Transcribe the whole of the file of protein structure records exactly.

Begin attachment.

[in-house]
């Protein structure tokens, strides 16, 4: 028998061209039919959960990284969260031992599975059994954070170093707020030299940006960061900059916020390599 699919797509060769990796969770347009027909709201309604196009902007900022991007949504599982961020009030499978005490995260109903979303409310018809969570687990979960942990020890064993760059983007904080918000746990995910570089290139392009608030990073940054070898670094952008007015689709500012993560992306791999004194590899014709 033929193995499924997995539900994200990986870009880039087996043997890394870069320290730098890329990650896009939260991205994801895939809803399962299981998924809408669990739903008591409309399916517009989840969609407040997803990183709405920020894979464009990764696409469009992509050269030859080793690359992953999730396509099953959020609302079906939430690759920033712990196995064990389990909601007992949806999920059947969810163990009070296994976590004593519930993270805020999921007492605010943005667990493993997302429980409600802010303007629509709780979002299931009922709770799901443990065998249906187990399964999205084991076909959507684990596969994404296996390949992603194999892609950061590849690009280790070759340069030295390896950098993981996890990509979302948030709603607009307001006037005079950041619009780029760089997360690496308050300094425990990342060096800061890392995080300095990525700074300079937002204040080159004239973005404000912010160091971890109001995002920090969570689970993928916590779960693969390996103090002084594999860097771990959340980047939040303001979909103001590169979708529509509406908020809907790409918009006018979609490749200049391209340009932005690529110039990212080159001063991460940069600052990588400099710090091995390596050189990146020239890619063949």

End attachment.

[in-house]
């Protein structure tokens, strides 16, 4: 028998061209039919959960990284969260031992599975059994954070170093707020030299940006960061900059916020390599 699919797509060769990796969770347009027909709201309604196009902007900022991007949504599982961020009030499978005490995260109903979303409310018809969570687990979960942990020890064993760059983007904080918000746990995910570089290139392009608030990073940054070898670094952008007015689709500012993560992306791999004194590899014709 033929193995499924997995539900994200990986870009880039087996043997890394870069320290730098890329990650896009939260991205994801895939809803399962299981998924809408669990739903008591409309399916517009989840969609407040997803990183709405920020894979464009990764696409469009992509050269030859080793690359992953999730396509099953959020609302079906939430690759920033712990196995064990389990909601007992949806999920059947969810163990009070296994976590004593519930993270805020999921007492605010943005667990493993997302429980409600802010303007629509709780979002299931009922709770799901443990065998249906187990399964999205084991076909959507684990596969994404296996390949992603194999892609950061590849690009280790070759340069030295390896950098993981996890990509979302948030709603607009307001006037005079950041619009780029760089997360690496308050300094425990990342060096800061890392995080300095990525700074300079937002204040080159004239973005404000912010160091971890109001995002920090969570689970993928916590779960693969390996103090002084594999860097771990959340980047939040303001979909103001590169979708529509509406908020809907790409918009006018979609490749200049391209340009932005690529110039990212080159001063991460940069600052990588400099710090091995390596050189990146020239890619063949």